sequence includes two or more bases in sequence that can form
hydrogen bonds with two or more other bases in the same nucleic
acid sequence, then the nucleic acid includes a self-complementary
sequence. In several embodiments, a self-complementary nucleic acid
sequence includes 3, 4, 5, 6 or more bases that could form hydrogen
bonds with 3, 4, 5, 6 or more bases, respectively, of the same
nucleic acid sequence.
Specific binding: Binding which occurs between such paired species
as enzyme/substrate, receptor/agonist, receptor/ligand,
antibody/antigen, and lectin/carbohydrate which may be mediated by
covalent or non-covalent interactions or a combination of covalent
and non-covalent interactions. When the interaction of the two
species produces a non-covalently bound complex, the binding that
occurs is typically electrostatic, hydrogen-bonding, or the result
of lipophilic interactions. Accordingly, "specific binding" occurs
between a paired species where there is interaction between the two
that produces a bound complex having the characteristics of an
antibody/antigen or enzyme/substrate interaction. In particular,
the specific binding is characterized by the binding of one member
of a pair to a particular species and to no other species within
the family of compounds to which the corresponding member of the
binding member belongs. Thus, for example, an antibody preferably
binds to a single epitope and to no other epitope within the family
Targeting Molecule: A moiety capable of specifically binding to a
particular target molecule and forming a bound complex as described
above. Thus the ligand and its corresponding target molecule form a
"specific binding pair." Examples of targeting molecules include,
but are not limited to antibodies, lymphokines, cytokines, receptor
proteins such as CD4 and CD8, solubilized receptor proteins such as
soluble CD4, hormones, growth factors, ligands for a specific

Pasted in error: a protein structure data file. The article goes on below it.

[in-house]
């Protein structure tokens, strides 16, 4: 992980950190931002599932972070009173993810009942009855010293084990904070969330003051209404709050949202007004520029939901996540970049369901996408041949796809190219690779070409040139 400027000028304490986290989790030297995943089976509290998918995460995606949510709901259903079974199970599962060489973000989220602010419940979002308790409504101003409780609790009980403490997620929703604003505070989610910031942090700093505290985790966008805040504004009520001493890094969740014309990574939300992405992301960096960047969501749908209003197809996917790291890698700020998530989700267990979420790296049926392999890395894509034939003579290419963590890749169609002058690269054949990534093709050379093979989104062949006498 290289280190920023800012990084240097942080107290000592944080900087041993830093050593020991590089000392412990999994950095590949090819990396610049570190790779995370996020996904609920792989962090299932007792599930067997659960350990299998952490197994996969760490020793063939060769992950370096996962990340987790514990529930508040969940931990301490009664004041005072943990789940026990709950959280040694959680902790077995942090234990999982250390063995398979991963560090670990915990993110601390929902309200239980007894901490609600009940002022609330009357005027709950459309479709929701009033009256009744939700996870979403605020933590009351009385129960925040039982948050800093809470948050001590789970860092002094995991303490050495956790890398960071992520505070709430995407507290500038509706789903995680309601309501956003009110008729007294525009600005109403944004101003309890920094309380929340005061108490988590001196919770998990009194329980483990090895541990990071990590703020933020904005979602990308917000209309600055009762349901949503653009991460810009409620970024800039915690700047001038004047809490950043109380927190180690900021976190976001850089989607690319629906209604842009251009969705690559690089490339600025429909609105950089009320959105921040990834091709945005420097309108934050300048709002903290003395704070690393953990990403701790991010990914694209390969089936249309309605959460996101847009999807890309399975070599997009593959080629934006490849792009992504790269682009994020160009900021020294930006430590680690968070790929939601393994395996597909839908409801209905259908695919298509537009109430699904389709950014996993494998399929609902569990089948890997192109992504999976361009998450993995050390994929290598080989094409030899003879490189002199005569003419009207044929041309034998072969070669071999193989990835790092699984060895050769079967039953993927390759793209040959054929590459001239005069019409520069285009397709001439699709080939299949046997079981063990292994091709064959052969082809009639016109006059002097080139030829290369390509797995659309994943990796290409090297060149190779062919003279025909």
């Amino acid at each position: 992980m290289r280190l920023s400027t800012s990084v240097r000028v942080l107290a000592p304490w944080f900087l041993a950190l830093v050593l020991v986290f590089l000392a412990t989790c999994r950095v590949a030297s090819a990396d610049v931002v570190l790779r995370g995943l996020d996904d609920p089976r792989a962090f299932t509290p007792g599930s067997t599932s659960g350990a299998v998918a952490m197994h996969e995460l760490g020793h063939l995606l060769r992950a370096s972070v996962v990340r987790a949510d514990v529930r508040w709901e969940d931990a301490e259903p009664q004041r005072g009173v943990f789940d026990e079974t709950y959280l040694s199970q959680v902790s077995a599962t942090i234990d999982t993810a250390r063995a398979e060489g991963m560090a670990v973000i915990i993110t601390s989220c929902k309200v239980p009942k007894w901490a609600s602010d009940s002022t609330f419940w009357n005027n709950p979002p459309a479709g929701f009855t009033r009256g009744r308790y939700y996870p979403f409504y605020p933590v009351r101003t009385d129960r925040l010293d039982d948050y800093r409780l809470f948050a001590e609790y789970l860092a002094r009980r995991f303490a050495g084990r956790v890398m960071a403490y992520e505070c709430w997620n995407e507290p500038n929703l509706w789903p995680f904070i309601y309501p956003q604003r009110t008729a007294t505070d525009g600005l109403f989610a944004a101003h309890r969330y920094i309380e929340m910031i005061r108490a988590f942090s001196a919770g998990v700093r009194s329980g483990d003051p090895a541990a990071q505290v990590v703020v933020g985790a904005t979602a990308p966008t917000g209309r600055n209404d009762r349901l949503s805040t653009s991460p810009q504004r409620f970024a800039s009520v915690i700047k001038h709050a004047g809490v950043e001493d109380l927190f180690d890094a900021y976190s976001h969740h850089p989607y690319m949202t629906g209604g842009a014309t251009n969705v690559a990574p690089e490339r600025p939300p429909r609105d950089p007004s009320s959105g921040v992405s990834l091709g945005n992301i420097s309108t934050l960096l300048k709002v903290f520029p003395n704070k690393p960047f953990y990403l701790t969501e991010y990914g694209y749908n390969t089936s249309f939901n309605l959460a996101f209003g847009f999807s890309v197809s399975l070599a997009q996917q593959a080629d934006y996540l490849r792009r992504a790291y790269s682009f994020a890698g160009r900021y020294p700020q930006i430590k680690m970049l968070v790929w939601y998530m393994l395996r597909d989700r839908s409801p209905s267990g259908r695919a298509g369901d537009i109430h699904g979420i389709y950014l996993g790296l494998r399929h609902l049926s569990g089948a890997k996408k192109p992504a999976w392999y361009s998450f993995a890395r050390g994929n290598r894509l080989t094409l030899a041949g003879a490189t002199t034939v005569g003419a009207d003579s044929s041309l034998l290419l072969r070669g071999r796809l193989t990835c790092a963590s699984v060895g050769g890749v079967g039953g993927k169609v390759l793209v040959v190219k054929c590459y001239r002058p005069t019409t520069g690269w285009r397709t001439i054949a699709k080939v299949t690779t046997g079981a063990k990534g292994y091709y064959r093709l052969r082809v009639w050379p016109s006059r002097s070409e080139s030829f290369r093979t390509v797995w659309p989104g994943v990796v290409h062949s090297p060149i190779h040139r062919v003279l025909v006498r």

receptor, and the like which specifically bind desired target
cells. In one embodiment the targeting molecule is an antibody or
an antibody fragment (e.g., the Fab' fragment). In another
embodiment, a targeting molecule is a ligand, such as a cytokine
that specifically binds a cytokine receptor.
Sterically Stabilized Cationic Liposome (SSCL): A liposome that
includes a cationic lipid, a colipid, and a stabilizing additive.
In one embodiment, an SSCL includes DC-CHOL, DOPE, and PE-PEG. In
one specific, non-limiting example, an SSCL includes DC-CHOL, DOPE
and PE-PEG at a molar ratio of about 4:6:0.06 (see below).
Therapeutically effective dose: A dose sufficient to prevent
advancement, or to cause regression of a disease, or which is
capable of relieving symptoms caused by a disease, such as pain or
Vaccine: A preparation of attenuated microorganisms (including but
not limited to bacteria and viruses), living microorganisms,
antigen, or killed microorganisms, administered for the prevention,
amelioration or treatment of infectious disease.
Unless otherwise explained, all technical and scientific terms used
herein have the same meaning as commonly understood by one of
ordinary skill in the art to which this disclosure belongs. The
singular terms "a," "an," and "the" include plural referents unless
context clearly indicates otherwise. Similarly, the word "or" is
intended to include "and" unless the context clearly indicates
otherwise. It is further to be understood that all base sizes or
amino acid sizes, and all molecular weight or molecular mass
values, given for nucleic acids or polypeptides are approximate,
and are provided for description. Although methods and materials
similar or equivalent to those described herein can be used in the
practice or testing of the present disclosure, suitable methods and
materials are described below. The term "comprises" means
"includes." All publications, patent applications, patents, and
other references mentioned herein are incorporated by reference in
their entirety. In case of conflict, the present specification,
including explanations of terms, will control. In addition, the
materials, methods, and examples are illustrative only and not
intended to be limiting.